Sunday, January 27, 2008

Raised Beds & Improving Your "Soil"

What Mother Nature has given you for "soil" here in the high desert is usually actually either sand from an ancient sea bed, gravel from an old river wash, rocks where anything smaller has blown away or concrete-like clay just below the surface - none of which are particularly conducive to growing a garden - and all of which are no fun to dig in. So the first thing to do is to improve upon what Mother Nature has given you.

So, let me state right here that I am a pretty lazy person and a lazy gardener in particular. I'm also pretty short in stature and physically fairly wimpy. I don't mind getting my hands dirty, but I am opposed to sweating. So, although it was still a lot of work to set up raised beds, the alternative of creating soil directly in the sand would have been way more work. With raised beds, the precious and sometimes pricey ingredients all stay where the plants are and I don't have to worry about wasting as much of it.

My raised beds are pretty simple. Each one consists of 6 - 1 in x12 in x8 ft pressure treated boards and one 4 in x 4 in x 8 ft pressure treated fence post. Not particularly environmentally friendly and you might want to consider something less toxic for your vegetable beds, but my readings have been inconclusive on just how much of a danger it is to raise food in such a bed. The beds are 4 ft x 8 ft x 2 ft tall. They aren't exactly square in the corners, but they are "close enough" for me. Sorry, the instructions are kind of lame - my husband did the actual building, and I am trying to recall how he did them from two years ago...
  1. Cut 2 of the 1 in x12 in x8 ft boards in half (Home Depot will do the cutting for you)
  2. Cut the fence post into 4 pieces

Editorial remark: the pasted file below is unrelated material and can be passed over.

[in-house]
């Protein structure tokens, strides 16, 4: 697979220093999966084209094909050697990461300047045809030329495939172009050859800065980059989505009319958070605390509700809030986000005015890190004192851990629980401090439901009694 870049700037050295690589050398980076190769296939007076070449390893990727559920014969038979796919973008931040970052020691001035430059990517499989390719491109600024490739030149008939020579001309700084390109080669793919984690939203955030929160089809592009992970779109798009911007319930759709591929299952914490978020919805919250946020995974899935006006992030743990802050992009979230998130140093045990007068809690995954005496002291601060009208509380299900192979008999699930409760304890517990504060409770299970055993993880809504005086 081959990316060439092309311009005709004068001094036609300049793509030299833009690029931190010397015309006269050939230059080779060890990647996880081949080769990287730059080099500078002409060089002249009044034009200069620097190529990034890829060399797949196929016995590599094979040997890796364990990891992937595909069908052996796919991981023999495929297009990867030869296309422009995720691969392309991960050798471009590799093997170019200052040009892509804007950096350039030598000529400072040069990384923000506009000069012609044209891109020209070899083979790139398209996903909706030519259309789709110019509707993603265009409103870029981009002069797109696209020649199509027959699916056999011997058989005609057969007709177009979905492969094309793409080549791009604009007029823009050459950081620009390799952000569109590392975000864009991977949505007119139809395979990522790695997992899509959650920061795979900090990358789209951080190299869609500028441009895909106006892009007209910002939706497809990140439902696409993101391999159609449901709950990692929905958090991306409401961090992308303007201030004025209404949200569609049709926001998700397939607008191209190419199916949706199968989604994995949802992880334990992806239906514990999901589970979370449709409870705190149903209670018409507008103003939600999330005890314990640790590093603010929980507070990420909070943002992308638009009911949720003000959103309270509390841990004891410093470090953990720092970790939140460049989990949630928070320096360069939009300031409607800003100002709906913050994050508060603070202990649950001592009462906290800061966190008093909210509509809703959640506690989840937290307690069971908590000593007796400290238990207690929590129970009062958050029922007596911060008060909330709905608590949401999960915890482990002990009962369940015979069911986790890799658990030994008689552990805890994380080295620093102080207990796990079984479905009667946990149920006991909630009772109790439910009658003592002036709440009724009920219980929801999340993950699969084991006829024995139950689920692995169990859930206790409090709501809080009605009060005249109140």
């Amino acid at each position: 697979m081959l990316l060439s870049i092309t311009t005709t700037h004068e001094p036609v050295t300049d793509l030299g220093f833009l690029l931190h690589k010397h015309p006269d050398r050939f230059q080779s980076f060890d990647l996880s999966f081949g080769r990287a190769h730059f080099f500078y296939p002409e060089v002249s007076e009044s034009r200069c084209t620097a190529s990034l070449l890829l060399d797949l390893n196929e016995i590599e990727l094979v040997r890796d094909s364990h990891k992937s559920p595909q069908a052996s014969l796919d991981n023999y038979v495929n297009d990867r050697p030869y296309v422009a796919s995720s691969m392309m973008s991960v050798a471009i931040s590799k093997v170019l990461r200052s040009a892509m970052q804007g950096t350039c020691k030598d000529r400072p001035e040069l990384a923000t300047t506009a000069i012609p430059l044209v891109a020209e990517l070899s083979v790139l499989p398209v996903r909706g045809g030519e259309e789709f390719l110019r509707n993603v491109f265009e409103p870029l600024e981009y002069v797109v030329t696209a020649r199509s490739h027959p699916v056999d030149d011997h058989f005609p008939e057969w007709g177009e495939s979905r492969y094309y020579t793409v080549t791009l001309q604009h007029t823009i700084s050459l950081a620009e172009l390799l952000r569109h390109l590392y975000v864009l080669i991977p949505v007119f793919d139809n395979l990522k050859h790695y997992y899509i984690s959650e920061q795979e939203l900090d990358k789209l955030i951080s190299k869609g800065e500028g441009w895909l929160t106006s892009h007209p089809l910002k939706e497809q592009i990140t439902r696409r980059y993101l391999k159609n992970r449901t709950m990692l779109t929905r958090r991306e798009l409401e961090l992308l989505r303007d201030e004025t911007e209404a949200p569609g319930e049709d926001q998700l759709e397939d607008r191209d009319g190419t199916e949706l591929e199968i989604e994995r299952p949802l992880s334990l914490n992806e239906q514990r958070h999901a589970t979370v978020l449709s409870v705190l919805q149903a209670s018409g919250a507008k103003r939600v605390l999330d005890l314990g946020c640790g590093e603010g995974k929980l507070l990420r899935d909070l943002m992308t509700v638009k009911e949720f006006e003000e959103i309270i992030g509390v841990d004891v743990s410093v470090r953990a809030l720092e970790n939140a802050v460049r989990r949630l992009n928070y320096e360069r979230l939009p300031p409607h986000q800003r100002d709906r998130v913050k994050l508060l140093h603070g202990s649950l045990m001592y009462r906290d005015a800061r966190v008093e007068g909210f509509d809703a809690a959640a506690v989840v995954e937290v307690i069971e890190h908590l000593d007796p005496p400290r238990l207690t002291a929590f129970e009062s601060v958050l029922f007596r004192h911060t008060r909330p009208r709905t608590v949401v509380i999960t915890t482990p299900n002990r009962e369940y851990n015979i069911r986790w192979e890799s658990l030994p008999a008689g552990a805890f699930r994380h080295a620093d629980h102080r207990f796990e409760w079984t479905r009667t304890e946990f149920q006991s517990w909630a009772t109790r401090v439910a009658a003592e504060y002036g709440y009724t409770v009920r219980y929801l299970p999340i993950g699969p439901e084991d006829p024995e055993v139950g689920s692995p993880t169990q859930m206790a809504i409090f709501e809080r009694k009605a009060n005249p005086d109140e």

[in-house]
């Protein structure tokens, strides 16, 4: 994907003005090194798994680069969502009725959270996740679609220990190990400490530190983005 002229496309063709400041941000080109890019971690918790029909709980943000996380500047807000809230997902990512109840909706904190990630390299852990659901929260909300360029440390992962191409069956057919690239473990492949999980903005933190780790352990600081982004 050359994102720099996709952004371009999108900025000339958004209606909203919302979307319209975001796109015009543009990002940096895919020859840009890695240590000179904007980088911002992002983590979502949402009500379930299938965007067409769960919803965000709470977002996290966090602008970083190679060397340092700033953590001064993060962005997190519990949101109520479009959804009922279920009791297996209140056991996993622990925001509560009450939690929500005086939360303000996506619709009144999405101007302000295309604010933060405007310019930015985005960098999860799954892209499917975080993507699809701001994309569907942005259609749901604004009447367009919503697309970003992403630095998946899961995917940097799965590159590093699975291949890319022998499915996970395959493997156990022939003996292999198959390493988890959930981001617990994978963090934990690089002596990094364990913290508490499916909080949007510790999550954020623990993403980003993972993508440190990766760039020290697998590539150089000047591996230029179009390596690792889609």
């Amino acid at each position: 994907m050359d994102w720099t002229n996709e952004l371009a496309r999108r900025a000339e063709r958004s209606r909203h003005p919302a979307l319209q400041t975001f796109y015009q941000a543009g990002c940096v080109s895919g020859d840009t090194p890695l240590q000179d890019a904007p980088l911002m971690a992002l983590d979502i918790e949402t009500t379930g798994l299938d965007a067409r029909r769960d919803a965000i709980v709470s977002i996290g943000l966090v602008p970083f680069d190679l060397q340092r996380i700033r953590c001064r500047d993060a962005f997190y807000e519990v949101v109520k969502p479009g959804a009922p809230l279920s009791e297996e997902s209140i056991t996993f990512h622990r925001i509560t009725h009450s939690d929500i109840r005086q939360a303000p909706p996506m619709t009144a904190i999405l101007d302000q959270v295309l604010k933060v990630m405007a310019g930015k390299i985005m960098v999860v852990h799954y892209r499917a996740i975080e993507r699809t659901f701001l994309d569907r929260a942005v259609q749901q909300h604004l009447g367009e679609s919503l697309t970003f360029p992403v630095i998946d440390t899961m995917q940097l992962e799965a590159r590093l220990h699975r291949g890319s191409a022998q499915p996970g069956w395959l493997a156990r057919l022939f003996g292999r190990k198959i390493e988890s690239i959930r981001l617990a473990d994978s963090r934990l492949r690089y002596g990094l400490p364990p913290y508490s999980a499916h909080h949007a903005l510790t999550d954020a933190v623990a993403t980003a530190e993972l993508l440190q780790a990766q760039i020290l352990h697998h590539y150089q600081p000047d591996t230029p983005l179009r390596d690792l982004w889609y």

3. Set a long board where you want one of the sides and nail or screw two fence post pieces to each end, with one foot extending up
  4. Nail or screw a short piece of board to the fence posts
  5. Add a fence post piece to each short board
  6. Add the second long piece to close off the rectangle
  7. Fasten a second set of boards on top of that

I filled the beds up to level with the first board with a mixture of 50% native sand and 50% mix of "compost and garden soil from home depot." I was not particularly scientific about it - choosing whatever was on sale at the time. I tried to use more than one brand with the idea that they would have been made from different "base" materials, so that nutrients missing in one would be present in the other. I would have used less sand, but budgetary concerns mandated using more of what we had hanging around - we've got 5 acres of sand.

If I wanted to fill the bed up to the top of the second set of boards, I would have had to put something to keep the dirt from leaking out of the gap between the boards. As it was, the purpose of the second set of boards was to act as a wind break and to give me an area of "partial shade" for more tender plants. This has only sort of worked. As far as a wind break, it works well. However, it gives a little too much shade for most of the seedlings. For example, a cherry tomato plant that I put in the shade languished for several months before it reached enough sun - once it made it to the sun, it took off and started producing little tomatoes - about 3 weeks before the first hard frost. I think 5 actually ripened. We're going to leave the top board off of the ones we build this year and see how it goes.

Although I am moving towards more organic methods, there is such a dearth of nutrients in the sand, that I am currently using a commercial slow release fertilizer. I amend with bone meal and blood meal in the Spring (helps keep the little critters away) and apply fertilizer according to package directions. I am hoping that I will be more successful with my compost pile this year and that I will be able to start using home made & cheap compost as opposed to expensive store bought stuff. To protect that expensive dirt from the sun and the wind, I mulch.


Rick said...

Hi, we share your need to garden in the Nevada high desert and we'll list your blog on the community website. Let's compare notes and strategies!

KMU said...

Hey, there's my 15 minutes of fame! Truly, being a wind blown transplant from (dare I say) California by way of Georgia by way of Texas, I had no idea that you really COULD garden in the desert. It's a bit more of a challenge, than say, Georgia, where it rains enough to not need to own a garden hose. On the other hand, we don't have Kudzu or most "moldy, black-spotty" kinds of diseases.